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it between two normal sections, will at each point be, when reckoned as a differential sliding (S 151) parallel to their planes, equal to and in the same direction as the velocity of the liquid relatively to the containing box.

676. St. Venant's treatise abounds in beautiful and instructive graphical illustrations of his results, from which we select the following:

(1) Elliptic cylinder. The plain and dotted curvilineal arcs are contour lines' (coupes topographiques) of the section as warped by

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torsion; that is to say, lines in which it is cut by a series of parallel planes, each perpendicular to the axis. These lines are equilateral hyperbolas in this case. The arrows indicate the direction of rotation in the part of the prisin above the plane of the diagram.

(2) Equilateral triangular prism. The contour lines are shown

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as in case (1); the dotted curves being those where the warped section falls below the plane of the diagram, the direction of rotation

of the part of the prism. above the plane being indicated by the bent arrow.

(3) This diagram shows a series of lines given by St. Venant, and more or less resembling squares, their common equation containing only one constant a. It is remarkable that the values

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a = 0'5 .and a=-1(12-1) give similar but not equal curvi. lineal squarės (hollow sides and acute angles), one of them turned through half a right angle relatively to the other. Everything in the diagram outside the larger of these squares is to be cut away as irrelevant to the physical problem; the series of closed curves remaining exhibits figures of prisms, for any one of which the torsion problem is solved algebraically. These figures vary continuously from a circle, inwards to one of the acute-angled squares, and outwards to the other : each, except these extremes, being a continuous closed curve with no angles. The curves for a=04 and a =-02 approach remarkably near to the rectilineal squares, partially indicated in the diagram by dotted lines.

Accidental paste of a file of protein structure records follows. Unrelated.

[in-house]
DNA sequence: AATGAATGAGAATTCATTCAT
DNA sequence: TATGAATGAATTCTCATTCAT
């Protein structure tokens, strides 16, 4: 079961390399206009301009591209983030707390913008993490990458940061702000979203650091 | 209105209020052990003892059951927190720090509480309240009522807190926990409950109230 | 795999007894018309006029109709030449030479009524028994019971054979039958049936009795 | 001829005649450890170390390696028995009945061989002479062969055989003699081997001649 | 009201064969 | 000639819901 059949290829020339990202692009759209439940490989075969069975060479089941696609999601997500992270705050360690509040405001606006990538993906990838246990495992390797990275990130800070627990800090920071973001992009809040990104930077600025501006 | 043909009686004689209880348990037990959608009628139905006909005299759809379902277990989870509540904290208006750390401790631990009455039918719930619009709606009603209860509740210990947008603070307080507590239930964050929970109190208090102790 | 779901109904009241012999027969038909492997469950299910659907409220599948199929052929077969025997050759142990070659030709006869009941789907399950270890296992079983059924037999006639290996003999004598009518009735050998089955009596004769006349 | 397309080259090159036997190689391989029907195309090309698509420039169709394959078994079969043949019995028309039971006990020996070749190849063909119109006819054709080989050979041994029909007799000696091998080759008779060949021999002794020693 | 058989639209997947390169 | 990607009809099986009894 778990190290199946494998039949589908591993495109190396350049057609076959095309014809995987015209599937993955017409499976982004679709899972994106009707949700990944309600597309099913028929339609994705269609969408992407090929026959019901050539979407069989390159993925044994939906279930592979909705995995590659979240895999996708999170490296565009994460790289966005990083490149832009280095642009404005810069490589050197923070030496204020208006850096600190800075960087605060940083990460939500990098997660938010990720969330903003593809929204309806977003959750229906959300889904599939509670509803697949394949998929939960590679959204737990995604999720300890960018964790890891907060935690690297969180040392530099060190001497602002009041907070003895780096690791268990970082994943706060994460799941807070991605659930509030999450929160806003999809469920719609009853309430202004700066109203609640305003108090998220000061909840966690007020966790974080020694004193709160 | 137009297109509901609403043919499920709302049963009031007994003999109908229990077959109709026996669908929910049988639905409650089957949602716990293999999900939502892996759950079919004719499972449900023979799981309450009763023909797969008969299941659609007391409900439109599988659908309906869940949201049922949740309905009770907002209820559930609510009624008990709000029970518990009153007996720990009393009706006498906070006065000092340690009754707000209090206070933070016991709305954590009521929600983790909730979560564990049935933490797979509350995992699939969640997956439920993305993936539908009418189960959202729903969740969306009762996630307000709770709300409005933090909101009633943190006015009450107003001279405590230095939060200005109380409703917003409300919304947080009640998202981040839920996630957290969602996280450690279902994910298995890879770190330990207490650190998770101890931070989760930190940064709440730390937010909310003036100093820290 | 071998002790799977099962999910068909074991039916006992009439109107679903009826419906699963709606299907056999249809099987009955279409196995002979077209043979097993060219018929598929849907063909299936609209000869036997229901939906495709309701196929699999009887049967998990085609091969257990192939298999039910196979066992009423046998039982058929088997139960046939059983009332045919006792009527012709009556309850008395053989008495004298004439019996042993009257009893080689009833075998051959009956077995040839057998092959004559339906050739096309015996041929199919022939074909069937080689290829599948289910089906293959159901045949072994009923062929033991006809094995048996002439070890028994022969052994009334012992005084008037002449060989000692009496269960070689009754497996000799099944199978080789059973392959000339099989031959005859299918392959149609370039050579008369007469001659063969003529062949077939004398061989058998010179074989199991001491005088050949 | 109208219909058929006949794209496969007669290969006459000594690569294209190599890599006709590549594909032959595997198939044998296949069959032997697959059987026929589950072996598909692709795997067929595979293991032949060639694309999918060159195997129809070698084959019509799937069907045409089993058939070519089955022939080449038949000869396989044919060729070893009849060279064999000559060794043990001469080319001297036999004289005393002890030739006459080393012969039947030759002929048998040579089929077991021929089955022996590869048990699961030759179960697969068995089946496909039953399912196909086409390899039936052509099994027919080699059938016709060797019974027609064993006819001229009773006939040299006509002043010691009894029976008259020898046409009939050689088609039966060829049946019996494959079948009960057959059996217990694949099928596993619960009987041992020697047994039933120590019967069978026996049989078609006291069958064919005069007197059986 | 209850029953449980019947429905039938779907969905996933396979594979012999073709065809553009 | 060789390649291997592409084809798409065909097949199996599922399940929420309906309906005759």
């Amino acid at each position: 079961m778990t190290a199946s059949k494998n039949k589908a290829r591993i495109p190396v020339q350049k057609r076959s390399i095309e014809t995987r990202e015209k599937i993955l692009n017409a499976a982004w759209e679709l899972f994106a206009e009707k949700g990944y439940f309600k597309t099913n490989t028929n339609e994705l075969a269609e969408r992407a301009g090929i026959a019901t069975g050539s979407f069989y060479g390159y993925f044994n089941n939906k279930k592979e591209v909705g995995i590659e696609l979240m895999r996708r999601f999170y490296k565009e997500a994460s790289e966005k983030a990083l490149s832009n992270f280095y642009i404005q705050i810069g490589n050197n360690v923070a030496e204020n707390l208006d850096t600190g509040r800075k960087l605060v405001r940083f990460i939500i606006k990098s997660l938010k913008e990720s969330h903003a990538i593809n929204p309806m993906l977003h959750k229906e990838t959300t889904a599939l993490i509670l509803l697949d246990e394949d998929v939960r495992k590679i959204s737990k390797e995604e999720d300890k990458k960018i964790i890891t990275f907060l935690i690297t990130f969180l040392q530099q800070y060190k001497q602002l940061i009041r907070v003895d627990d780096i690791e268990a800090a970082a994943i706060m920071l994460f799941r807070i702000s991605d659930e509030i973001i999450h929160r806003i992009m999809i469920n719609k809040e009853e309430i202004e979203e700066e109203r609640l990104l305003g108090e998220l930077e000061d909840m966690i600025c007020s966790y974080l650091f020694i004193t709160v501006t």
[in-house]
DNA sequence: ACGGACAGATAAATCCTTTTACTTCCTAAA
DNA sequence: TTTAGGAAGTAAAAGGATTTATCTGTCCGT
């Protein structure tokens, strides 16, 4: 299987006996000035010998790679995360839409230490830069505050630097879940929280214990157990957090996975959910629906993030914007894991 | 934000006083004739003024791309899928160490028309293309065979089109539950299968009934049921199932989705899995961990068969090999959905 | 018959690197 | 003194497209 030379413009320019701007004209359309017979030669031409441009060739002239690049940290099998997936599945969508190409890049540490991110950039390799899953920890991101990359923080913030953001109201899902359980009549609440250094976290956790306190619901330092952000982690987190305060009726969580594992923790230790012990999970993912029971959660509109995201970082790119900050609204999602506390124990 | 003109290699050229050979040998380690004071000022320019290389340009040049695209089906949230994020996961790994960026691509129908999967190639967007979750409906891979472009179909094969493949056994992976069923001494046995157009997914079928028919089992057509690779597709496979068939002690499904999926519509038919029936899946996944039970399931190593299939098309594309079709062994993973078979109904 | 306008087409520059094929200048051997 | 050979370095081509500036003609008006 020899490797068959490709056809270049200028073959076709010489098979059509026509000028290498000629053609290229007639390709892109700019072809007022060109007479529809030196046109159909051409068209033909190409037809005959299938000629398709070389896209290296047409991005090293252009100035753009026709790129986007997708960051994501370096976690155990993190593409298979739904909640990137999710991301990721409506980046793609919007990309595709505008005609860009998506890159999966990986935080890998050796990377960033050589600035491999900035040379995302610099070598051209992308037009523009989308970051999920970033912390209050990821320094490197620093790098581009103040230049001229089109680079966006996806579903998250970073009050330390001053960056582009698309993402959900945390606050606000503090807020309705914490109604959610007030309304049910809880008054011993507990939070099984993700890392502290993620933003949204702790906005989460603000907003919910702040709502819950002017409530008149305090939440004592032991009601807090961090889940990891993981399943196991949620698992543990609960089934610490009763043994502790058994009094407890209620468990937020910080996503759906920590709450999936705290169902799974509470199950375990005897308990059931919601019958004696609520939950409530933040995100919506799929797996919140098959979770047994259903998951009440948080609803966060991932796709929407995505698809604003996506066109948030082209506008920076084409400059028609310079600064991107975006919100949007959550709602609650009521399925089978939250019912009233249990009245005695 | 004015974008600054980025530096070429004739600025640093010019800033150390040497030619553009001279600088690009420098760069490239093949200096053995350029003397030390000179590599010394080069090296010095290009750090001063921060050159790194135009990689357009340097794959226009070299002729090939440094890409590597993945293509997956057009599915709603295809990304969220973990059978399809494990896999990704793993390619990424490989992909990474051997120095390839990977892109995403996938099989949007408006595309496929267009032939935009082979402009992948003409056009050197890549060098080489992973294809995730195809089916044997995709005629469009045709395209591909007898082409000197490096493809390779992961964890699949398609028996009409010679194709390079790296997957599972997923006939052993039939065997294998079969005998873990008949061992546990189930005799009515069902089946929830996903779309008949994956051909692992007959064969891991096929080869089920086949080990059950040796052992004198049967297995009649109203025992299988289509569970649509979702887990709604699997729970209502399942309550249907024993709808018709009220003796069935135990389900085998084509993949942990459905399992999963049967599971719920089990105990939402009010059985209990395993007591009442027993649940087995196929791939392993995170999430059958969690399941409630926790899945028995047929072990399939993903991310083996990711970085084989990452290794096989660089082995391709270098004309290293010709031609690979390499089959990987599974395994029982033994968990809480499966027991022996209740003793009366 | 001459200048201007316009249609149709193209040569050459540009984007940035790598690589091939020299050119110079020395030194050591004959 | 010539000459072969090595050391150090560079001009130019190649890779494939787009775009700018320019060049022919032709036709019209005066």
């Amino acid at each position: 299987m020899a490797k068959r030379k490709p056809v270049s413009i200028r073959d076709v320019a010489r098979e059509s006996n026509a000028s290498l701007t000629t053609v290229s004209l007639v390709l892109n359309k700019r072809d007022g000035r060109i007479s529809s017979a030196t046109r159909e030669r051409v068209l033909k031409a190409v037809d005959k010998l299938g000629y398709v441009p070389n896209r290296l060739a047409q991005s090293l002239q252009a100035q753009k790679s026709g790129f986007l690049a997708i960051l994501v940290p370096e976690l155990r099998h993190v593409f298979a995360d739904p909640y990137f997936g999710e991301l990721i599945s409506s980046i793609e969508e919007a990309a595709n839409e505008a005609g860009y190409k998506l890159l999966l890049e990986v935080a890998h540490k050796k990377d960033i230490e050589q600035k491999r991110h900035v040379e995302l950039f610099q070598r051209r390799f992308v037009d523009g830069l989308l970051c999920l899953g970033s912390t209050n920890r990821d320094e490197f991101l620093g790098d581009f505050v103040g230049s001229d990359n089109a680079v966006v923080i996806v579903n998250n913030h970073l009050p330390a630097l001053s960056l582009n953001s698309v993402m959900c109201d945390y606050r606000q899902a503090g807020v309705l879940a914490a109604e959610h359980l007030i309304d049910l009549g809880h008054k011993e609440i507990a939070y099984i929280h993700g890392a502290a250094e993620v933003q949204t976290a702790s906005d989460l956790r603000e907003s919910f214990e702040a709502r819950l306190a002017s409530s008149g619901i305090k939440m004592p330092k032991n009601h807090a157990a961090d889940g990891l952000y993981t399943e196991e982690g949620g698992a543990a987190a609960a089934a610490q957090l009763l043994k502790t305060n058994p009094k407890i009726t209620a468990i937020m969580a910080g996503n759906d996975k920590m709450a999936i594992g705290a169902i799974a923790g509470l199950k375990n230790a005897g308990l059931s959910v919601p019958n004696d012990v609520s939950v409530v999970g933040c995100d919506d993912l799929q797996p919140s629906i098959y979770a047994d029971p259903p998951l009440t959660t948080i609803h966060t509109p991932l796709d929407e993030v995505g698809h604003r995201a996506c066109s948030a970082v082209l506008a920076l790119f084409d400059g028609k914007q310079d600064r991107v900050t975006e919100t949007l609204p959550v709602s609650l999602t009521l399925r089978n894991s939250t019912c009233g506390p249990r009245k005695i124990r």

(4) This diagram shows the contour lines, in all respects as in the cases (1) and (2) for the case of a prism having for section the figure indicated. The portions of curve outside the continuous closed curve are merely indications of mathematical extensions irrelevant to the physical problem.

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(5) This shows, as in the other cases, the contour lines for the warped section of a square prism under torsion.

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(6), (7), (8). These are shaded drawings, showing the appearances presented by elliptic, square, and Alat rectangular bars iinder

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exaggerated torsion, as may be realized with such a substance as India rubber.


Inasmuch as the moment of inertia of a plane area about an axis through its centre of inertia perpendicular to its plane is obviously equal to the sum of its moments of inertia round any two axes through the same point, at right angles to one another in its plane, the fallacious extension of Coulomb's law, referred to in § 673, would make the torsional rigidity of a bar of any section equal to